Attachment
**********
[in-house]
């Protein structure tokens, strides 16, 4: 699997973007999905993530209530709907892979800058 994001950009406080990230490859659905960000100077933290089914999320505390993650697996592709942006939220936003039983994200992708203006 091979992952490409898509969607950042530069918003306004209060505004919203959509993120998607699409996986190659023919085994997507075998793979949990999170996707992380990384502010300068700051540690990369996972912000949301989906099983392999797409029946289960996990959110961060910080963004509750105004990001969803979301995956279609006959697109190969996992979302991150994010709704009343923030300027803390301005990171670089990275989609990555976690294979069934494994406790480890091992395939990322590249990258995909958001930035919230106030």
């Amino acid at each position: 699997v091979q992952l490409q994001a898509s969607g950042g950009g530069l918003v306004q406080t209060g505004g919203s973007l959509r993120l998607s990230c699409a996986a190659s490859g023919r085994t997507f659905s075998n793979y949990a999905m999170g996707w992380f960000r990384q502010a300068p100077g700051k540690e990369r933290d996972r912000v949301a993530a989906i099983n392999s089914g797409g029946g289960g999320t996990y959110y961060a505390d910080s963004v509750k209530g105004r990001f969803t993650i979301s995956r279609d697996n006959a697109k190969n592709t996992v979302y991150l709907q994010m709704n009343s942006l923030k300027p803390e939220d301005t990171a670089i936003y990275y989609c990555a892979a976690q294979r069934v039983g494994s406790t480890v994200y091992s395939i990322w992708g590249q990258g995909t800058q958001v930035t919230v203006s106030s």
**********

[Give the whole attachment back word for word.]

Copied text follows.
[in-house]
């Protein structure tokens, strides 16, 4: 699997973007999905993530209530709907892979800058 994001950009406080990230490859659905960000100077933290089914999320505390993650697996592709942006939220936003039983994200992708203006 091979992952490409898509969607950042530069918003306004209060505004919203959509993120998607699409996986190659023919085994997507075998793979949990999170996707992380990384502010300068700051540690990369996972912000949301989906099983392999797409029946289960996990959110961060910080963004509750105004990001969803979301995956279609006959697109190969996992979302991150994010709704009343923030300027803390301005990171670089990275989609990555976690294979069934494994406790480890091992395939990322590249990258995909958001930035919230106030």
């Amino acid at each position: 699997v091979q992952l490409q994001a898509s969607g950042g950009g530069l918003v306004q406080t209060g505004g919203s973007l959509r993120l998607s990230c699409a996986a190659s490859g023919r085994t997507f659905s075998n793979y949990a999905m999170g996707w992380f960000r990384q502010a300068p100077g700051k540690e990369r933290d996972r912000v949301a993530a989906i099983n392999s089914g797409g029946g289960g999320t996990y959110y961060a505390d910080s963004v509750k209530g105004r990001f969803t993650i979301s995956r279609d697996n006959a697109k190969n592709t996992v979302y991150l709907q994010m709704n009343s942006l923030k300027p803390e939220d301005t990171a670089i936003y990275y989609c990555a892979a976690q294979r069934v039983g494994s406790t480890v994200y091992s395939i990322w992708g590249q990258g995909t800058q958001v930035t919230v203006s106030s």